This picture shows the miniature 32 channel transmitters as supplied (before overheating) and a New Zealand coin to indicate size.
I have used, seen and repaired some video transmitters with very poor thermal design. Overheat failures are quite common. Many underestimate the need for cooling. The VTX produces heat even when the model is not moving; unlike the ESC.
It is probably a reverse polarity protection diode that has failed; if it is a series. If the board has not been badly burnt, it may be repairable.
Measuring the current draw before extended use is a good idea as it gives an indication that all is well. An antenna fault or connection problem can greatly increase VTX current draw and heating.
Video transmitters are very inefficient; transmitted power is a fraction of the power in. Therefore a lot of heat is dissipated in the transmitter. Voltage regulators on transmitters are almost all switching types now, to reduce the heating problems; but it’s only a partial solution.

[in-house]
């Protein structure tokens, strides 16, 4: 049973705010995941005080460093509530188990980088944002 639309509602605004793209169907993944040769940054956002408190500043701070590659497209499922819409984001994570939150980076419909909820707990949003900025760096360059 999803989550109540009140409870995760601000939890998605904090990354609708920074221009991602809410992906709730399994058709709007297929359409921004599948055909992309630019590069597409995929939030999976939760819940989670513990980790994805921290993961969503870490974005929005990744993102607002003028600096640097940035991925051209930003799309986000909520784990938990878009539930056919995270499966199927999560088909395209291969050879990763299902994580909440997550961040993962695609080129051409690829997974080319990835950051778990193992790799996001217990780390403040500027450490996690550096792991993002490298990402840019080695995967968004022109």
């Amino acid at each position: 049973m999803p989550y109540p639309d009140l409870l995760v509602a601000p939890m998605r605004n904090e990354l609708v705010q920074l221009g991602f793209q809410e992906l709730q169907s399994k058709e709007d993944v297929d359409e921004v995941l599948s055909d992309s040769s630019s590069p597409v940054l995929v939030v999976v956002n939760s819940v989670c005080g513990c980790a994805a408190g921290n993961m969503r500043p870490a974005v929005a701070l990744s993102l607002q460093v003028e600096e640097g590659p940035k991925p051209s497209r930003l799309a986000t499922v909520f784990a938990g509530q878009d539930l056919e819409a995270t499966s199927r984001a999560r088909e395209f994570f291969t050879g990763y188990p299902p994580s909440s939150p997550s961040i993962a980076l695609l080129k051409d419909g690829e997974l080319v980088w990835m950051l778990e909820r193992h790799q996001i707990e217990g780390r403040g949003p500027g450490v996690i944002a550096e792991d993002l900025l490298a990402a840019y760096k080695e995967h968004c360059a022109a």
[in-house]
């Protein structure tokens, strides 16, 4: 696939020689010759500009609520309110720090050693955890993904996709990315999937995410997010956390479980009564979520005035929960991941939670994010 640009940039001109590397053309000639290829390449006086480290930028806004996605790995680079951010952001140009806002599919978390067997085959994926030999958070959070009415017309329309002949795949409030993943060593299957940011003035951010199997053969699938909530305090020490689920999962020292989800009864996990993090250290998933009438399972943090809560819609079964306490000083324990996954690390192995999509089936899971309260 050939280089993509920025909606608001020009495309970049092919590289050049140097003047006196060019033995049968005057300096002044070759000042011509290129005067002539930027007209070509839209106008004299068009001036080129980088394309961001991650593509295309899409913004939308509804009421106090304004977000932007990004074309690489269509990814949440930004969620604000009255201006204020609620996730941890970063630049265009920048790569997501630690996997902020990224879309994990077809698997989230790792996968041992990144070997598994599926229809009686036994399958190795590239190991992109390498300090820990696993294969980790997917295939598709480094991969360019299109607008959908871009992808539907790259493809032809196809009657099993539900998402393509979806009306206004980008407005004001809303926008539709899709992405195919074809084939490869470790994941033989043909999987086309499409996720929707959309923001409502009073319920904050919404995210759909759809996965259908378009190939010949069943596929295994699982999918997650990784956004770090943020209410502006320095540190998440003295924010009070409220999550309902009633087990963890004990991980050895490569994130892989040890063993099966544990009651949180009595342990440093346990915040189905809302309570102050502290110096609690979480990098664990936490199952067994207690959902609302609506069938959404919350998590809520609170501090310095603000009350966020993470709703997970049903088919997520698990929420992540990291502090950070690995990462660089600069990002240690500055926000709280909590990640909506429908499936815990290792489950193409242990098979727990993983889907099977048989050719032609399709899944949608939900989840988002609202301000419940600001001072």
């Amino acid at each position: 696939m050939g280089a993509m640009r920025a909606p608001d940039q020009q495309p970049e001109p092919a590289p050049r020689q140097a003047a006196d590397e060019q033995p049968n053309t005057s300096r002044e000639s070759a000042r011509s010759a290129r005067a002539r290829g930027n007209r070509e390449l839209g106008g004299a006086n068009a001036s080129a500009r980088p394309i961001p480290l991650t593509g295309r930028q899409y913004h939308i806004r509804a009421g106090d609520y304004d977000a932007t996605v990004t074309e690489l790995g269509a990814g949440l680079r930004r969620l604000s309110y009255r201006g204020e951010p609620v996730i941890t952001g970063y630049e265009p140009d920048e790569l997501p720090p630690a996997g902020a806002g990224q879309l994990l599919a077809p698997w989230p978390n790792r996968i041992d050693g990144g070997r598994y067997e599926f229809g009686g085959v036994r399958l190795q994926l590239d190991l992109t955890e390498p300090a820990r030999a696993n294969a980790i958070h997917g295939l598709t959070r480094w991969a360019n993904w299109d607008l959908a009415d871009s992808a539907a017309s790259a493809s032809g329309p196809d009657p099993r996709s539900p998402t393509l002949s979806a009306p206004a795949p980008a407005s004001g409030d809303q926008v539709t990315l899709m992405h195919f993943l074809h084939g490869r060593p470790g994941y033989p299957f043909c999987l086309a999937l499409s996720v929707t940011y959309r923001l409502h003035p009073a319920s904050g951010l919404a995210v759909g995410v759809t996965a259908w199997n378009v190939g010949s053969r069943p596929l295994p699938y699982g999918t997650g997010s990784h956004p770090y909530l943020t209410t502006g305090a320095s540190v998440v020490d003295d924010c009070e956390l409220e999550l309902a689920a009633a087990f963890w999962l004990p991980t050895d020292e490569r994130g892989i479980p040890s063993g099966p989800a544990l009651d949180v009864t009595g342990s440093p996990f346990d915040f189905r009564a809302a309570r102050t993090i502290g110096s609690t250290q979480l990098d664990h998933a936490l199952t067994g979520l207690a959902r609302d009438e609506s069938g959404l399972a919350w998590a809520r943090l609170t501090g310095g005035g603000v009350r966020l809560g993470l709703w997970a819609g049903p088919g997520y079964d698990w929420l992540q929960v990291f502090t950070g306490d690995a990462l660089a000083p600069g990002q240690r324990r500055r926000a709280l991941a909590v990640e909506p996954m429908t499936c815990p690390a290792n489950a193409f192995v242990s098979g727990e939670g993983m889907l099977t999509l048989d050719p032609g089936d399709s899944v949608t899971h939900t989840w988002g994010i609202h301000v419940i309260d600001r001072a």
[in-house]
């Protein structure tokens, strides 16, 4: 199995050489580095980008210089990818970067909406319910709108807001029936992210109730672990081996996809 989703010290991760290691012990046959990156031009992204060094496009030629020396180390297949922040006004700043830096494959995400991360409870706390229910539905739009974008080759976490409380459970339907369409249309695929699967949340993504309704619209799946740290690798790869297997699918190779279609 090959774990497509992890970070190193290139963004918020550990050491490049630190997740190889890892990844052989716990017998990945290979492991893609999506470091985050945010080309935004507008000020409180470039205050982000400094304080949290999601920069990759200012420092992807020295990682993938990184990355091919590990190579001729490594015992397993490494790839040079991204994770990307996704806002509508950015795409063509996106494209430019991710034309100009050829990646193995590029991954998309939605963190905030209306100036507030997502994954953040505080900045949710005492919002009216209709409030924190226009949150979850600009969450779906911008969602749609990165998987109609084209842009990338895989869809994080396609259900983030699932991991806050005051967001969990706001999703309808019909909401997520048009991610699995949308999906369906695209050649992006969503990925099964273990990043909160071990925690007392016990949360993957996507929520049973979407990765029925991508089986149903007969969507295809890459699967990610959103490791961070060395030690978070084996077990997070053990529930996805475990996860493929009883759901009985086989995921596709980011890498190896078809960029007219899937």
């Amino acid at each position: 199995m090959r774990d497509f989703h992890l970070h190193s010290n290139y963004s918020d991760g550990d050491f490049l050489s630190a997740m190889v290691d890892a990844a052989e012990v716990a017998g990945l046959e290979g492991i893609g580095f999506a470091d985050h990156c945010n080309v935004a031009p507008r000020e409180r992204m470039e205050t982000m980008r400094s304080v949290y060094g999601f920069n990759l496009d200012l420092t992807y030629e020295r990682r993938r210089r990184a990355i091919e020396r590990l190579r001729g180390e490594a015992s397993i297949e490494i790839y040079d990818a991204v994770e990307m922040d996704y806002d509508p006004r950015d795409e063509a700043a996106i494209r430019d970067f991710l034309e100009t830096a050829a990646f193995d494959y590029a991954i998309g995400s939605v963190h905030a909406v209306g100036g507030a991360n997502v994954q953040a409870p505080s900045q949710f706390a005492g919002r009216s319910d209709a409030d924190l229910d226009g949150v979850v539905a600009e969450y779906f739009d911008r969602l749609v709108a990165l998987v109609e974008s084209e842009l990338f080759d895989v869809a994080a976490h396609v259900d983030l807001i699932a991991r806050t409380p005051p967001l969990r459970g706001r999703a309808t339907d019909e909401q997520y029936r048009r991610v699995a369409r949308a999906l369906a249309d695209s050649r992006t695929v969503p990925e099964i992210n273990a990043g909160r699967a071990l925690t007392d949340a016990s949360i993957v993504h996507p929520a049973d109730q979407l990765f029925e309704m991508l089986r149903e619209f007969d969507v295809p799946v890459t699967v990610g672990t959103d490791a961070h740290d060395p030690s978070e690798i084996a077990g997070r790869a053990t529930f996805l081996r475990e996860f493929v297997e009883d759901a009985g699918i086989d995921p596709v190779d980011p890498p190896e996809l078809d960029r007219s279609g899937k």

I sometimes include a switch to turn the VTX off while the model is on the bench or waiting for GPS lock etc. It reduces internal heating when there is no flight induced air-flow; and it saves the battery. Also handy if you want to swap or adjust the VTX antenna without powering down the model.
I recently bought two 200mW and two 600mW miniature video transmitters from China (just arrived – pictured above) for my mini-fpv-wing project. VTX power supply and cooling are major design considerations. It will have RTL, but it’s always a good idea to include a reliable video transmitter.